Multi-ethnic could describe the Moorish, English, French, Italian, Asian and Mediterranean-looking décor. But Maureen offers the better design term. “My taste is eclectic,” she said of the contents of the Foster Street home, which brings so many continents together beneath one roof.
There is an old brassiere from Damascus on the master bedroom’s hearth. Also from Damascus, hanging on the living room wall is a framed embroidered velvet jacket.“My mother bought it for me when I was 12 and it was too large. I couldn’t wear it until I was 18,” Maureen said.
On the dining room wall is a French antique panetierre from the turn of the century. C.A. explains that panetierre is the word for “bread.” These cabinets were usually hung (although they can be used on top of other pieces) to store fresh-baked bread.
Natural objects find space in this home too. Shells, rocks and crystals, collected through the years from Louisiana, Colorado, California, Florida, England and the Mediterranean have their own space in the Miller home.
The first thing they ever bought together from a little shop in Sea Island, Ga., painted metal plates, are hanging in this house
Maureen displays a Royal Albert Lady Carlyle English bone china tea set. “That belonged to my godmother, Aunt Joe,” she said.
On the porch is an antique iron bed from a convent in Arles in Southern France.
The Millers gutted the kitchen and bought prefabricated walnut-finished cabinets locally. Every detail has thought behind it. “The transitional stainless cabinet pulls are easy to grip for men and women. Function has to be there,” she says. A five-generation recipe book, A Lifetime of Louisiana-Inspired Cooking, designed by the Millers’ granddaughter contains family proven family favorites.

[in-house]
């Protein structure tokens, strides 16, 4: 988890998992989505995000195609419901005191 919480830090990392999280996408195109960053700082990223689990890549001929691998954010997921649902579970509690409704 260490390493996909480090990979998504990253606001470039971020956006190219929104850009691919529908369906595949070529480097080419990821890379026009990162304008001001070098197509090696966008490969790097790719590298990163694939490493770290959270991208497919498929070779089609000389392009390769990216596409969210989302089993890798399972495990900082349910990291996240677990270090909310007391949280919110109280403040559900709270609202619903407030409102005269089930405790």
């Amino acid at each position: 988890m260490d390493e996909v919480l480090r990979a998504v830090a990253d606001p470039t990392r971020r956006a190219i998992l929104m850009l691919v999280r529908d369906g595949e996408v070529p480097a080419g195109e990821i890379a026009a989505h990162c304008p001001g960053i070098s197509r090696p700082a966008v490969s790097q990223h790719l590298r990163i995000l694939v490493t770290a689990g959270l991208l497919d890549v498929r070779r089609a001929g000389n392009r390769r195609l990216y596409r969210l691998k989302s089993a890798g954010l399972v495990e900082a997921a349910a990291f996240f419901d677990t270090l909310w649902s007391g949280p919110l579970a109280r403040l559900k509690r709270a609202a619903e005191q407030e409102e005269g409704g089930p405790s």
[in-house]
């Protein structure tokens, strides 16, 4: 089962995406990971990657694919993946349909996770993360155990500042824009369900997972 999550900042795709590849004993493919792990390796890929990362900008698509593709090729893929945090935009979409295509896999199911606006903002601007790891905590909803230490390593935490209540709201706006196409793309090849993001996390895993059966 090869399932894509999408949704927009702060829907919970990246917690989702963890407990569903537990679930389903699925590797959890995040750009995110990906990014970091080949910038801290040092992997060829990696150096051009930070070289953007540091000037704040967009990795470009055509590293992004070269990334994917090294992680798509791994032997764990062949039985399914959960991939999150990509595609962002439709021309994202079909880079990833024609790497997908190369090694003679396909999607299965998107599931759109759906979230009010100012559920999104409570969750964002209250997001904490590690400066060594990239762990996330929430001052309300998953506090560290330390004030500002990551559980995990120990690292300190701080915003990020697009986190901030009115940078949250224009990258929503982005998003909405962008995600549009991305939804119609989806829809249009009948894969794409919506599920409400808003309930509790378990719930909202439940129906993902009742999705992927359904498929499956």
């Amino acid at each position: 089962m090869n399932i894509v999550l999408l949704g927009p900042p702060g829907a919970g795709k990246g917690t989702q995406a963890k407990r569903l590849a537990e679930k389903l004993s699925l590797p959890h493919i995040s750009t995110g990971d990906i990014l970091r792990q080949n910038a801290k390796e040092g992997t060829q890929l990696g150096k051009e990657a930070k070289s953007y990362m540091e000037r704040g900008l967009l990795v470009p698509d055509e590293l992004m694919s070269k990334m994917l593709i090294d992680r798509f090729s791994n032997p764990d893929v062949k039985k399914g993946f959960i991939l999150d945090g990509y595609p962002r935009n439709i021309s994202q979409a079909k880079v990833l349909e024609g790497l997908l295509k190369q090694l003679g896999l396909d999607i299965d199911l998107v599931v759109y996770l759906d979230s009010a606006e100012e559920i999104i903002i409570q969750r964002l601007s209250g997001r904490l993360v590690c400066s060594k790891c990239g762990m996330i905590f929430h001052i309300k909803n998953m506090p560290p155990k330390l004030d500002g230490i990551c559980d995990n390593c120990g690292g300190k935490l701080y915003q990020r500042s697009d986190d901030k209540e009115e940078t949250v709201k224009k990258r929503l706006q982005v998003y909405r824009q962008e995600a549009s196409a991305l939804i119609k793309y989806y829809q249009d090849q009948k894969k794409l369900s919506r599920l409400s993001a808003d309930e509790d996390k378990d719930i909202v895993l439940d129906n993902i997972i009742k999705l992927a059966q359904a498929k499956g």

The kitchen is painted a deep red because “it promotes conversation and appetite,” Maureen said. The kitchen center island, reminiscent of a tavern table design, has a drop leaf for extra seating. Countertops are granite and tile artisan Olivier Grosset did a special rustic-treated inset over the range that includes a piece that Maureen purchased from Italy.
Not all of the Millers things are art collectibles, antiques or heirlooms. One is a simple framed quote from Elizabeth Ney and was a gift from the Miller’s daughter. Ney, born in 1883, was so intent on joining the exclusively male world of sculptors that she launched a hunger strike until her parents consented.
The quote reads, “The more our sensibility for the loveliness of things is nurtured and the more lovely our surroundings are made, the more lovely and joyful our souls will grow.”
Maureen Miller feels the same way about interior design as Ney did about sculpting. The quote says a lot about why Maureen does what she does, and can remind us all that the act of making our surroundings lovely – whatever that means to us --can reap joy and transform “a house” into “a home.”